TCS Daily


By Glenn Harlan Reynolds - June 7, 2006 12:00 AM

Danger, Will Robinson -- toxic nanotechnology! Er, except without the nanotechnology part, as it turns out.

Yet another nanotechnology danger story turns out to be based on media hype and speculative reporting. As I mentioned here a couple of months ago, there were reports that a German product called "Magic Nano" was making its users sick. According to an article in the Washington Post:

At least 77 people reported severe respiratory problems over a one-week period at the end of March -- including six who were hospitalized with pulmonary edema, or fluid in the lungs -- after using a "Magic Nano" bathroom cleansing product, according to the Federal Institute for Risk Assessment in Berlin. ...

The spray is meant to be used on glass and ceramic surfaces to make them dirt- and water-repellant. "The distributors have launched a recall and advised against using the sprays," according to a statement from the institute, which is conducting tests on the product.

Nanotechnology is an emerging field of materials science involving substances smaller than one-ten-thousandth the width of a human hair. The tiny specks have chemical properties that make them potentially useful in engineering and medicine. But some can clog airways or trigger immune responses.

The trouble is, it turns out on more extensive analysis that the "Magic Nano" didn't contain any actual nanoparticles:

Immediately after the occurrence of the first cases, BfR set out obtaining the exact formulation of the products from the manufacturers in order to establish the causes of the incidents. An expert meeting with the companies responsible for manufacturing the sprays at BfR on 23 May 2006 revealed that the products do not, in fact, contain any nano particles. This was also confirmed by chemical analyses commissioned by BfR from two specialist laboratories. Hence, nano particles are not a potential cause of the health problems experienced by users.

So if nanoparticles weren't the problem, what was? It's not clear, but whatever was making these people sick, it wasn't nanotechnology. The only "Magic Nano" was marketing magic, something that's true for a lot of products bearing the "nano" label these days. To its credit, the original article in the Washington Post linked above noted this possibility, but fake nanotechnology abounds in the marketplace.

That's a potential problem for the nanotechnology industry. As I've noted here before, it used to be worried that people would be spooked by tales of futuristic nanotechnology -- "molecular assemblers" that could make anything, or "grey goo" that devours the earth. Now the bad publicity seems to be coming from products in the here-and-now, products that don't really have much to do with actual nanotechnology at all. This suggests that companies that are actually in the nanotechnology business might want to encourage consumer-protection agencies to take action against companies that falsely claim to be using nanotechnology in their products.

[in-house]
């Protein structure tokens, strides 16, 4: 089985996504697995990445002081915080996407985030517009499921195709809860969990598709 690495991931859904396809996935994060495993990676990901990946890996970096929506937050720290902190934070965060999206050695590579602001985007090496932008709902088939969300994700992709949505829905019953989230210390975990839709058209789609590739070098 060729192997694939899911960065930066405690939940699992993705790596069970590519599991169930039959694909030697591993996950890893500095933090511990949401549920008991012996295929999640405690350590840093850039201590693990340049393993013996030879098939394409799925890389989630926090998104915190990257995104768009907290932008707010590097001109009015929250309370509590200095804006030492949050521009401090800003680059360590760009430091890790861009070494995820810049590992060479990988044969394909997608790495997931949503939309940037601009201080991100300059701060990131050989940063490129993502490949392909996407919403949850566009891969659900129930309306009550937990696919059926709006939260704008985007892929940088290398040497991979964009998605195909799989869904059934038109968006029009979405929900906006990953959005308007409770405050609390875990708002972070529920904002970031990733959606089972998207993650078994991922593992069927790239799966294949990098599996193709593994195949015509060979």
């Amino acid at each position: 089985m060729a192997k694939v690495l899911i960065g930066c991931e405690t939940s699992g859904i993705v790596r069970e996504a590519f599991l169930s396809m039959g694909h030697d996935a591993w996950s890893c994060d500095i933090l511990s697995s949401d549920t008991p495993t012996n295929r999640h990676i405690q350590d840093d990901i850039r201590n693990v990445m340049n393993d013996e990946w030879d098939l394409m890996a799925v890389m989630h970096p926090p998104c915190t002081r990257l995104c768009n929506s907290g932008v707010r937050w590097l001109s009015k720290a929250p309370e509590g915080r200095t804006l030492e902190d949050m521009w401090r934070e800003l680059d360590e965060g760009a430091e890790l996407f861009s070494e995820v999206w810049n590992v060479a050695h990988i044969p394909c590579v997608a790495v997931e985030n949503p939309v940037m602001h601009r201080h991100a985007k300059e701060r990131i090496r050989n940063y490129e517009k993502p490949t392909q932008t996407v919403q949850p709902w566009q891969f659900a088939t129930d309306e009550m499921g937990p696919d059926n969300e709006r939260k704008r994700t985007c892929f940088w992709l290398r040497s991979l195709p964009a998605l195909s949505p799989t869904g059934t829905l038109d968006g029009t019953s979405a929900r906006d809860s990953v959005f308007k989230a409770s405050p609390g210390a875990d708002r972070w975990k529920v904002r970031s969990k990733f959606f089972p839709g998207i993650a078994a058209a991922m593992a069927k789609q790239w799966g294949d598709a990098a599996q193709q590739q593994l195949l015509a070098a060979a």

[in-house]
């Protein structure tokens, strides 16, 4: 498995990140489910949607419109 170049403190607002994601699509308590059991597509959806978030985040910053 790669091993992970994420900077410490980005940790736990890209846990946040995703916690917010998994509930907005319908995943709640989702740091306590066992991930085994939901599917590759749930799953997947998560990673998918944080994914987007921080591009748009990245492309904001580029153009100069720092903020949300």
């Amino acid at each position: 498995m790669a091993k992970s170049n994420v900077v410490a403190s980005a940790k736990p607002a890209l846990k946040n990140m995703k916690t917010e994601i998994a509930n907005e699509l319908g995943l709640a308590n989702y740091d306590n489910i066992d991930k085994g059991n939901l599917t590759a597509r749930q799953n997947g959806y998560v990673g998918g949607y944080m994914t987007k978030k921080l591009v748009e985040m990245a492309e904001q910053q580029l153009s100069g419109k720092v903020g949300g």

More seriously, it's important that the risks of low-tech nanotechnology -- things like nanoparticles in paints and sunscreens -- get more study up front. It would probably also be a good idea for the nanotechnology industry to educate consumers about the difference between sunscreens and stain-resistant pants that use nanomaterials, and true, advanced nanotechnologies that can be expected to cure disease and address energy shortages. If the industry doesn't explain to people what nanotechnology is all about, popular views are likely to be shaped by the bad news that gets reported -- even if it involves products that don't contain nanotechnology at all.

Glenn Harlan Reynolds is a TCS contributing editor.



Nano Scare
Dollars to donuts that this emerging technology will soon rival Global Warming as the EnviroWacko's Chicken-Little Crisis du Jour. Look for the old-line liberal news media to aid and abet them in scaring the American public into fearing nanotech just as they did genetic engineering. The goal here is to prevent the development of this technology or, at the very least, regulate it to the point of strangulation.

Perhaps you are casting an unfair slur on the advertising truthfulness
It's been a long time since my high school chemistry class but it seems to me that if this product is a liquid solution it very much contains nanoparticles since virtually all molecules and free atoms in solution are moving independently as "nanoparticles" in the solution.

Additionally, a bucket of plain old H2O is composed of nanoparticles.

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